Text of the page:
magpiebrain

Sam Newman's site, a Consultant at ThoughtWorks

Its been a day for revisiting previous topics, so I thought I’d readdress some of the “troubles(Strange Java regexp behaviour – grouping)”:http://www.magpiebrain.com/archives/000219.html I was having with regular expressions last week. To recap, I was writing an expression to grab the serial number from the following string:

|          Serial          |
|        1234567890        |

The regexp I was using didn’t seem to work – @Serial(?s).*([0-9]+)@ should of captured the serial number into a group, but was only capturing the last number. Many commentors posted that the reason for this is that @.*@ is a greedy operator (“Doug’s”:http://www.magpiebrain.com/archives/000219.html#comment419 comment should especially be noted – rarely have I seen such effort put into a blog comment!).

Simply put a greedy operator matches as many characters as possible – when this stuff was new to me I used to think of a greedy operator as a little Pacman, chomping his way through my string, waiting till the last possible moment before letting the next operator get a look in. In this instance, the @*@ ate everything until it left just enough text for the @[0-9]+@ to match – which was just the last digit of the serial number. As you would expect, to balance greedy operators, you have lazy (or reluctant) operators. To further abuse a metaphor, I think of a lazy operator as a very full pacman, who is looking for any excuse to go off for a nap. The lazy form of the @*@ operator in Java is @*?@ – in my case this operator gives up when it sees the first number, letting the @[0-9]+@ take over. So lets look at my fixed code:


String input = "|          Serial          |n|         1234567890        |";
Pattern p = Pattern.compile("Serial(?s).*?([0-9]+)");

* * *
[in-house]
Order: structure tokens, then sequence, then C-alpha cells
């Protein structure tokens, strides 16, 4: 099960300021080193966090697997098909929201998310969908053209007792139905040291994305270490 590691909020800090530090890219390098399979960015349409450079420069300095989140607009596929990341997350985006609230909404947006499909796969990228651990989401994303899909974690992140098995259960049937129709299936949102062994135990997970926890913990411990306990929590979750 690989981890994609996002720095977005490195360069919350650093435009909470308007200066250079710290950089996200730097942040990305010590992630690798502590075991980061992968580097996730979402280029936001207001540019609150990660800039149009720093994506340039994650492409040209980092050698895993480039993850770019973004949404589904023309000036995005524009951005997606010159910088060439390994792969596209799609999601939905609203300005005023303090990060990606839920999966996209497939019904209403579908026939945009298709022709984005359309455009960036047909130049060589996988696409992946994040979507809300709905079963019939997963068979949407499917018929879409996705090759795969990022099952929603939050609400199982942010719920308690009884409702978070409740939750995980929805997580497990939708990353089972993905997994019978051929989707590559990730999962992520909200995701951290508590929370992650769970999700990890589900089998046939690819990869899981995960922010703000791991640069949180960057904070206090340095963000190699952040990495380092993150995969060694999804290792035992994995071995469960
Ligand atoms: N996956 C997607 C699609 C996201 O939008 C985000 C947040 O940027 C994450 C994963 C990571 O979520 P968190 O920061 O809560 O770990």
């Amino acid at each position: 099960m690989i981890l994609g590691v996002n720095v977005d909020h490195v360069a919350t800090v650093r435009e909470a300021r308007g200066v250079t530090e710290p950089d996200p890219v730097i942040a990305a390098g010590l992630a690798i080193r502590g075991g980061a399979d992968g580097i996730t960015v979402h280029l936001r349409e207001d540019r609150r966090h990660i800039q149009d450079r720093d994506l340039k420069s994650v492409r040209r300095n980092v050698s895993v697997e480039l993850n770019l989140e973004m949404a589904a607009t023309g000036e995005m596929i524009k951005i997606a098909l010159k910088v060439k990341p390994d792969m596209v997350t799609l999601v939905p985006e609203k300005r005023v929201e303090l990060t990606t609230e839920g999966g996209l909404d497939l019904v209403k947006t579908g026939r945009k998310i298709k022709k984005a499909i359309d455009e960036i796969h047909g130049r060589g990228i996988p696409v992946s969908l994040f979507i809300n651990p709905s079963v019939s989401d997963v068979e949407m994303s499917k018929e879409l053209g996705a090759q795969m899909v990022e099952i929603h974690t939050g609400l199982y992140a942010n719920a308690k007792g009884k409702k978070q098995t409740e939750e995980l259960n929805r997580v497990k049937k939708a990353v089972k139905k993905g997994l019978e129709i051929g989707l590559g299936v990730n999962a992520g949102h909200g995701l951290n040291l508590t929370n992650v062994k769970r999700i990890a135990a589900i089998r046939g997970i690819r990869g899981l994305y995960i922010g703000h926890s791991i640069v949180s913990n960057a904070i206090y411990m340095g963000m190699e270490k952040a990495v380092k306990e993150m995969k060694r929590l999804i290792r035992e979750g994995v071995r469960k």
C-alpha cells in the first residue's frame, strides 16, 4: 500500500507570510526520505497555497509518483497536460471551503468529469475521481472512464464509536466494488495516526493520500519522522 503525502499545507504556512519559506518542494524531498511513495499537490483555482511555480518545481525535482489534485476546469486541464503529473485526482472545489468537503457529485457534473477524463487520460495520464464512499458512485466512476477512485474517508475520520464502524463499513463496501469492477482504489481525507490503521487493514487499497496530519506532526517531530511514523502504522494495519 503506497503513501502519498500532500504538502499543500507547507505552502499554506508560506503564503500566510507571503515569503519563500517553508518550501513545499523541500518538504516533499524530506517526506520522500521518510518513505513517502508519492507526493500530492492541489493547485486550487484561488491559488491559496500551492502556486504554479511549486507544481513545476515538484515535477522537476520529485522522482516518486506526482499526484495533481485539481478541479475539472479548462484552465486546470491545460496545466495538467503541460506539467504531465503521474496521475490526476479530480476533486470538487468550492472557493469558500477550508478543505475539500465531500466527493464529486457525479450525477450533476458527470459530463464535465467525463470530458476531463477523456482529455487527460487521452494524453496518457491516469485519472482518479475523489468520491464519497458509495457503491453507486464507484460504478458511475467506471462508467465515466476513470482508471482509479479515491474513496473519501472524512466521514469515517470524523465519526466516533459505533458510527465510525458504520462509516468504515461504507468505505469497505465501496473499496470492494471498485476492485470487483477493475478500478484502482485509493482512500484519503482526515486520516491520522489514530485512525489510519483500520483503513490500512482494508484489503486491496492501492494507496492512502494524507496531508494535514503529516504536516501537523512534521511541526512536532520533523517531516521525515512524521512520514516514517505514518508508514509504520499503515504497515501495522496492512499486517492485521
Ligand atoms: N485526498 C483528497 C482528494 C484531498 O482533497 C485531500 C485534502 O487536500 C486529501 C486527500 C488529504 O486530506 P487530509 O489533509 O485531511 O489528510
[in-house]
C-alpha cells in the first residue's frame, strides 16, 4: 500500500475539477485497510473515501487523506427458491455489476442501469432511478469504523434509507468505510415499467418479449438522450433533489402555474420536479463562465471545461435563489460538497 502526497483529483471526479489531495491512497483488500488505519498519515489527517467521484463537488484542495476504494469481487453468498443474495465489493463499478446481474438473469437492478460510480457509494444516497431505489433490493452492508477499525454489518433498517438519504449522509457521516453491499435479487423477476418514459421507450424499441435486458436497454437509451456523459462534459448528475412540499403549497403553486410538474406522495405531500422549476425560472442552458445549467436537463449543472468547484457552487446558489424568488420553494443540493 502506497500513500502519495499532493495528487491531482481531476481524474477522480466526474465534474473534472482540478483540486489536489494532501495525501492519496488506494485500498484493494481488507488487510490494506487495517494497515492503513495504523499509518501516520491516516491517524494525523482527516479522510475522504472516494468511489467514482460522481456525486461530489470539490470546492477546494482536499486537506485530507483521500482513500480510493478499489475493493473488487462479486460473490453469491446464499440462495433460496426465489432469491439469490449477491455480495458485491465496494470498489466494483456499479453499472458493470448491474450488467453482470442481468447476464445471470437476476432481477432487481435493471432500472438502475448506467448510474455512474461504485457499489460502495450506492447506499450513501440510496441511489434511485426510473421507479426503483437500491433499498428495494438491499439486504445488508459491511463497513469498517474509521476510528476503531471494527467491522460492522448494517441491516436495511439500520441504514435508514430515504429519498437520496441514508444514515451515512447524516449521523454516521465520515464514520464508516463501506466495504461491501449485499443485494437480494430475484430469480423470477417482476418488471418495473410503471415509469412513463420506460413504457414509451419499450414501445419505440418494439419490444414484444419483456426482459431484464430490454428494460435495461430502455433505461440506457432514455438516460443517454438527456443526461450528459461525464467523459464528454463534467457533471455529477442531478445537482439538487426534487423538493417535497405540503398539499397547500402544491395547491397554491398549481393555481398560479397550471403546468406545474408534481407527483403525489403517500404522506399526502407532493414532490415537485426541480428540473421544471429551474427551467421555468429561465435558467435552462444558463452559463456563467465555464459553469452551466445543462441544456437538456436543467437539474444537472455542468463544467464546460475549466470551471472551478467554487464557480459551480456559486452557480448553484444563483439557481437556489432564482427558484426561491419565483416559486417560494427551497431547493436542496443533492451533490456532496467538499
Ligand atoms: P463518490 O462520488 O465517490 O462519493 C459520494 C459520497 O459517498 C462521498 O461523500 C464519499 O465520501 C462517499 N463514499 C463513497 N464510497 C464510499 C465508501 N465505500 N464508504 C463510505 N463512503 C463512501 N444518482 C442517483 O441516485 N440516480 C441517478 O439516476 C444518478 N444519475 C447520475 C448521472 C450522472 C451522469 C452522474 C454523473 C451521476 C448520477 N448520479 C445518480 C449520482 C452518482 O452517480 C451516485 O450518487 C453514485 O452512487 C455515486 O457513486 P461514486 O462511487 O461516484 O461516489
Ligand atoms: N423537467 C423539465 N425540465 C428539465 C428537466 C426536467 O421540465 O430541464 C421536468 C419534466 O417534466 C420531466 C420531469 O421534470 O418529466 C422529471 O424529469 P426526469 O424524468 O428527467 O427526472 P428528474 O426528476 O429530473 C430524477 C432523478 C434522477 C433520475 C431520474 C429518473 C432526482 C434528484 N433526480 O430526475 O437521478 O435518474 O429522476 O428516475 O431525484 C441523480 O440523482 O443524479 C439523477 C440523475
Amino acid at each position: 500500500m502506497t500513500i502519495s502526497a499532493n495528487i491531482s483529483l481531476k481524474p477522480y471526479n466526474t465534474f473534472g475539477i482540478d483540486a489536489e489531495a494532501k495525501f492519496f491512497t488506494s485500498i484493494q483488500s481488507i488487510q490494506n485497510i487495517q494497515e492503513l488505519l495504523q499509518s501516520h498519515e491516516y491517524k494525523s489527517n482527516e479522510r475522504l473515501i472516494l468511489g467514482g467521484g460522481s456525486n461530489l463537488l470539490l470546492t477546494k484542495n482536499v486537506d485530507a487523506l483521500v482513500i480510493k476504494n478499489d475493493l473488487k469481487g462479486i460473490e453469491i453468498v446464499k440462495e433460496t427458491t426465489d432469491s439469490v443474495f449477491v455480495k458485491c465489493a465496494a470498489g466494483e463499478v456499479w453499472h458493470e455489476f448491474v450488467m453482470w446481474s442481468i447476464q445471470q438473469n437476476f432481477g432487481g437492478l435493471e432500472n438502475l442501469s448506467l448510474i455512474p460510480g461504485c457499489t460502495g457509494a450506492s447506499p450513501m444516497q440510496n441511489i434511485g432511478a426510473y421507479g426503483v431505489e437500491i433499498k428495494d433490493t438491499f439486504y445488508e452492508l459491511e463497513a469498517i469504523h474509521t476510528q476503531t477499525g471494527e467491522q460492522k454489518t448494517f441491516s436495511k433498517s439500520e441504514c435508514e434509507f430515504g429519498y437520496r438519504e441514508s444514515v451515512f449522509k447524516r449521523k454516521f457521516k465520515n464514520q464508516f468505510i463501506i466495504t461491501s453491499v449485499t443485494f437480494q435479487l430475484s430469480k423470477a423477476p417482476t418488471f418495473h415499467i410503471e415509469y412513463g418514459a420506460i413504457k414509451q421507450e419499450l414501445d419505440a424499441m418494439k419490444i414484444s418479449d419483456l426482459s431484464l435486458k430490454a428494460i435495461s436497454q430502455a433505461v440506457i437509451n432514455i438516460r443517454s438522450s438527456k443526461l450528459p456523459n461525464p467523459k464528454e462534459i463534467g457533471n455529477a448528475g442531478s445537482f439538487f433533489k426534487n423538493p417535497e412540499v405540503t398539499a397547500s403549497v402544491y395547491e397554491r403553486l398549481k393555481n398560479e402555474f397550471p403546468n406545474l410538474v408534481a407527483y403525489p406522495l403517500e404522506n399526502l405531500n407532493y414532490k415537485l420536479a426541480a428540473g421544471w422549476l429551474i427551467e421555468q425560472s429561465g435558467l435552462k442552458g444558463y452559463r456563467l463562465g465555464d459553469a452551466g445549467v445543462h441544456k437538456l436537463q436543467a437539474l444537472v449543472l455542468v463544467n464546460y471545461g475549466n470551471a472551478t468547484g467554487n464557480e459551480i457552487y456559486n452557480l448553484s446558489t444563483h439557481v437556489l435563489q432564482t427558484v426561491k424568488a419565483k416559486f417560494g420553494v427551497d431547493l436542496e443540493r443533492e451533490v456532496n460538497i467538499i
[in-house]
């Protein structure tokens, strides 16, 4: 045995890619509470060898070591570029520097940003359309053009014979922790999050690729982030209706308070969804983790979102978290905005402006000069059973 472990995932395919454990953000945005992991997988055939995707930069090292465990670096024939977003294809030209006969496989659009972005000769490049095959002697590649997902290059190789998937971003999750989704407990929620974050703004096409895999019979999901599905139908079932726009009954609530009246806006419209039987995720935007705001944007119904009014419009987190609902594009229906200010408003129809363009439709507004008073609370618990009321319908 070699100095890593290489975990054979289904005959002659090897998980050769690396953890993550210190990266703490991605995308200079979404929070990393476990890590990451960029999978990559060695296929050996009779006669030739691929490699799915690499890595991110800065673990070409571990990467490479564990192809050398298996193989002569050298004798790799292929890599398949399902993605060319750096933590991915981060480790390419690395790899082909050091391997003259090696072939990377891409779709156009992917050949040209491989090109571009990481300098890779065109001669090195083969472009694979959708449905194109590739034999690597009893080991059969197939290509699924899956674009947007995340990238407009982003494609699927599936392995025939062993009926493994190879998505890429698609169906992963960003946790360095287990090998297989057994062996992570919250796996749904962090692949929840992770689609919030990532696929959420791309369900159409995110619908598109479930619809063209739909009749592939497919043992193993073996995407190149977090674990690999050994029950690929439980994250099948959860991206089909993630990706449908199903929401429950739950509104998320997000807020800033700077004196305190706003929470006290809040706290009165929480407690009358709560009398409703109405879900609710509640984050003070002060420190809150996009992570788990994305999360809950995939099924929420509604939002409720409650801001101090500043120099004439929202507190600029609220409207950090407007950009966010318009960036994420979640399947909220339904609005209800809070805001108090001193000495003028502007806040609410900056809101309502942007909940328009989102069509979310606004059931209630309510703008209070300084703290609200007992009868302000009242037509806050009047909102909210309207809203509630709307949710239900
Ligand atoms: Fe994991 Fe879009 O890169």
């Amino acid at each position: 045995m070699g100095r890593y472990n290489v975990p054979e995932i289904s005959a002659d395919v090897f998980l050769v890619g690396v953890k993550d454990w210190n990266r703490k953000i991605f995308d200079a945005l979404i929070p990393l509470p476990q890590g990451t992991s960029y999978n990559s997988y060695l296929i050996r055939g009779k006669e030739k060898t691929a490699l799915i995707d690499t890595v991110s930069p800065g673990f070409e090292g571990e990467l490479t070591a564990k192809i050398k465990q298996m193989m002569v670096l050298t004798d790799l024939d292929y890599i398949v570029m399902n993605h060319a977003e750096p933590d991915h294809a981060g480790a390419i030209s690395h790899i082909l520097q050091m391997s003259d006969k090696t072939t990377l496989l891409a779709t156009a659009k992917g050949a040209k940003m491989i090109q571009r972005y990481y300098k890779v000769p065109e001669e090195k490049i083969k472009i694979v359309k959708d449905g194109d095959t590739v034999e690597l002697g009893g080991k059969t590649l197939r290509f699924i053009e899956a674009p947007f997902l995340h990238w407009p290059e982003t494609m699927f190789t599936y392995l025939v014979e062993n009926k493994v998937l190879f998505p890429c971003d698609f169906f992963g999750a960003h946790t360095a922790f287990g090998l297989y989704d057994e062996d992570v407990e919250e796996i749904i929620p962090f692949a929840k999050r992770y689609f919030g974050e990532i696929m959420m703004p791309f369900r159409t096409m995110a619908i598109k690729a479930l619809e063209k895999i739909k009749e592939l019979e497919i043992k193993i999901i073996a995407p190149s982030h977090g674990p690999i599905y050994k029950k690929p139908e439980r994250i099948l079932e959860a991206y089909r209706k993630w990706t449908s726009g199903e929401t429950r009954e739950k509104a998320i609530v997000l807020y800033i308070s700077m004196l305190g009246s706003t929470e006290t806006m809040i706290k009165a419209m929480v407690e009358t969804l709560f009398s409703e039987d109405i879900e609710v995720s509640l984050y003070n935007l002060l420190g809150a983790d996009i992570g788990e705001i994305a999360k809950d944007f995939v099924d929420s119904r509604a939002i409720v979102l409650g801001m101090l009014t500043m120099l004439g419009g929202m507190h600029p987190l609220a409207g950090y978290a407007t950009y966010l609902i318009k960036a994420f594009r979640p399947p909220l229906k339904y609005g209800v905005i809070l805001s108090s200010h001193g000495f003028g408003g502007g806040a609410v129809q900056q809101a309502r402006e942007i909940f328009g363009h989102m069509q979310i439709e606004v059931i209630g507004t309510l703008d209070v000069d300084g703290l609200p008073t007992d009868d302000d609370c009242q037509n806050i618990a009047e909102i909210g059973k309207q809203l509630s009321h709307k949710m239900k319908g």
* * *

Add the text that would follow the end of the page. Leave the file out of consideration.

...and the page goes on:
Matcher m = p.matcher(input);

while(m.find()) {
  System.out.println("Found match: " + m.group());
  System.out.println("Found serial number: " + m.group(1));
}

This particular mistake was quite embarrassing. I’ve always prided myself on my regexp knowledge and to make such a bonehead mistake (not to mention exhibit at least one fundamental misunderstanding about the whole thing) has gone some way to puncture my ego, which I guess is no bad thing… The moral of the story? Reach for the manual before reaching for the blog – you might still make mistakes, but at least you’re making them in private that way!

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3 Responses to “Pacman and greedy regexp operators”

  1. Cedric

    A better and more efficient way is *not* to use .* at all but instead, use the complement of what you are trying to match:

    [^0-9] [0-9]

    Reply
  2. Sam

    But that approach makes assumptions about the rest of the string – the string I showed was actually only a small part of a much larger series of text, and using [^0-9] [0-9] would of matched all digit sequences rather than the specific one – I knew I wanted the series of numbers that occurs on the line of tex after the word “Serial”. Sure, I could of made the regexp incredibly precise but I wanted some emasure of flexibility – using Serial(?s).*?([0-9] ) I’m making no assumtions as to line length, padding characters, line feeds etc.

    Reply

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